2. After step 3, is there a way by which I could 'drop' the secondary filegroup and recreate a blank copy of the 'history' table in the primary filegroup? This would allow the application/stored procedures that rely on its presence (but not it's data) to function. This doesn't appear possible without restoring the secondary filegroup first.
  3. Is there just a flat-out better approach that I've not considered?

Note - The 'history' table is not referenced by any FKs, so there are no data integrity issues caused by not having the data there.

I'm aware that there are alternative ways of 'synchronising' multiple databases rather than a backup/restore (replication being one). Unfortunately, that is somewhat out of my control so for now, I'd like to focus on the backup/restore approach. Of course, I'm happy to hear suggestions.

UPDATE - Just to be clear, the rest of the data in the database is needed in each environment, but minus the 'history' table.

2 Answers 2


Since J.D. has already given you some good advice on what could be the alternatives, I'm gonna just add how you could achieve specifically what you asked and if you still think it's a good approach for your problem, you can use it.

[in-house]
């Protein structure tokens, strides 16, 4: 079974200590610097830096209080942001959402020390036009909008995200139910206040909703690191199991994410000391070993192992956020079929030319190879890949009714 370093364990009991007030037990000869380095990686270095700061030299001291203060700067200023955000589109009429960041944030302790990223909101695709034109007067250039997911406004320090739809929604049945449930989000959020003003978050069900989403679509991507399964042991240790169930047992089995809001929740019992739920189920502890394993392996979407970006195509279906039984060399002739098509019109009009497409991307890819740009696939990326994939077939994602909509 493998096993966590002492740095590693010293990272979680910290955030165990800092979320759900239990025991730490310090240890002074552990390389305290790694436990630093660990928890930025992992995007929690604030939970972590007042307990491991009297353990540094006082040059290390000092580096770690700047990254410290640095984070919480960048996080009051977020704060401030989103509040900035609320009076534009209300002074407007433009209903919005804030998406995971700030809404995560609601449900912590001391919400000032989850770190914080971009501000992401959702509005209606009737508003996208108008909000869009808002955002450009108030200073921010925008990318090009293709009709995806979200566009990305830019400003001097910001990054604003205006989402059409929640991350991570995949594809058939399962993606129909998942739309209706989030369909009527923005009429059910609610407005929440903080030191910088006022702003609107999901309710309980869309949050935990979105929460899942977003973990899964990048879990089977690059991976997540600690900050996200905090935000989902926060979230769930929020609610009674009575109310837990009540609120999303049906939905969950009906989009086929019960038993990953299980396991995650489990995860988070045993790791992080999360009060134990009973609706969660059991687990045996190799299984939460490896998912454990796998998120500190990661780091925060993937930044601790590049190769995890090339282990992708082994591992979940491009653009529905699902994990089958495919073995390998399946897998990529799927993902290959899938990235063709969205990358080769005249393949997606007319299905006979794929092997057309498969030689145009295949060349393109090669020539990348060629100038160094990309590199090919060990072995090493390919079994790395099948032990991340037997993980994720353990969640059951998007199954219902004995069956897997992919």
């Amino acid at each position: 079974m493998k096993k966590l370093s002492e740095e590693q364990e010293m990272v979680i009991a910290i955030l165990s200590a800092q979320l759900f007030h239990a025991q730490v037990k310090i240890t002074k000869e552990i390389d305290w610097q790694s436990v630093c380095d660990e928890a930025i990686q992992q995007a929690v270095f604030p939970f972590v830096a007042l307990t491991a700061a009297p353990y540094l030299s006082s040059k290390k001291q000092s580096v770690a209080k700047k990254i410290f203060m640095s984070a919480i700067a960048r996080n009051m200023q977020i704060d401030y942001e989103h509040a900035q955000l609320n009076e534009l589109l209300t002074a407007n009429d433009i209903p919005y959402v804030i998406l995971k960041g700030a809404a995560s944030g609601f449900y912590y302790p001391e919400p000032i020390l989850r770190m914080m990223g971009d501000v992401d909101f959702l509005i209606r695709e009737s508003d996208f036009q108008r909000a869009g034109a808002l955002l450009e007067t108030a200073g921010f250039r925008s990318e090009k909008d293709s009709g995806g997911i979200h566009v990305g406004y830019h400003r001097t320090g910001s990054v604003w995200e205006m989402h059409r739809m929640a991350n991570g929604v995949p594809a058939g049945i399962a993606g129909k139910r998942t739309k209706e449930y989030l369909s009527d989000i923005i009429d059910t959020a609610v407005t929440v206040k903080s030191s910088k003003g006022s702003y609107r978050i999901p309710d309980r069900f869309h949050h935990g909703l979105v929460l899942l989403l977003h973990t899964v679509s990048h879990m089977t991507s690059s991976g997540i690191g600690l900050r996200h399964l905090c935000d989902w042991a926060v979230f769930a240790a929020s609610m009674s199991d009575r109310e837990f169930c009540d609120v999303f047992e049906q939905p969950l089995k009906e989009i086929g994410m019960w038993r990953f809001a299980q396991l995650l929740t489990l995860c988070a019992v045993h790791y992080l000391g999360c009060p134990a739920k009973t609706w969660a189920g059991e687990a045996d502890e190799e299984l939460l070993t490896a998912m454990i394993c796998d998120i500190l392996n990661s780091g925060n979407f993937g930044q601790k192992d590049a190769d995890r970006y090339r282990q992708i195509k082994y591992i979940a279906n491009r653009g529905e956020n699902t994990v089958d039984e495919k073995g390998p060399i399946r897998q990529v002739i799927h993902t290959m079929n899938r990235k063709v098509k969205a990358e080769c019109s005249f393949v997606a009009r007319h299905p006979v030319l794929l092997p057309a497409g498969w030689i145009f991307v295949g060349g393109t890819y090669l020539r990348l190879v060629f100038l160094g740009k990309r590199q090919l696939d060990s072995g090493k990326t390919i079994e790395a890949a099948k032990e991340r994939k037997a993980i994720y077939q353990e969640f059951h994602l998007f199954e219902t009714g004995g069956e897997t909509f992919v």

Here's a database with two filegroups for this example:

USE [master]

( NAME = N'Lab', FILENAME = N'C:\Databases\Lab.mdf'), 
( NAME = N'Lab_History', FILENAME = N'C:\Databases\Lab_History.ndf')
( NAME = N'Lab_log', FILENAME = N'C:\Databases\Lab_log.ldf')

Now we create two tables on that database (each residing on a different filegroup):

CREATE TABLE Users (ID int, UserName varchar(50))

CREATE TABLE History (ID int, UserName varchar(50))
ON [HISTORY]; --Table History resides on a different Filegroup

After that, we backup the filegroup we want to restore later:

--Take a COPY_ONLY backup of the PRIMARY Filegroup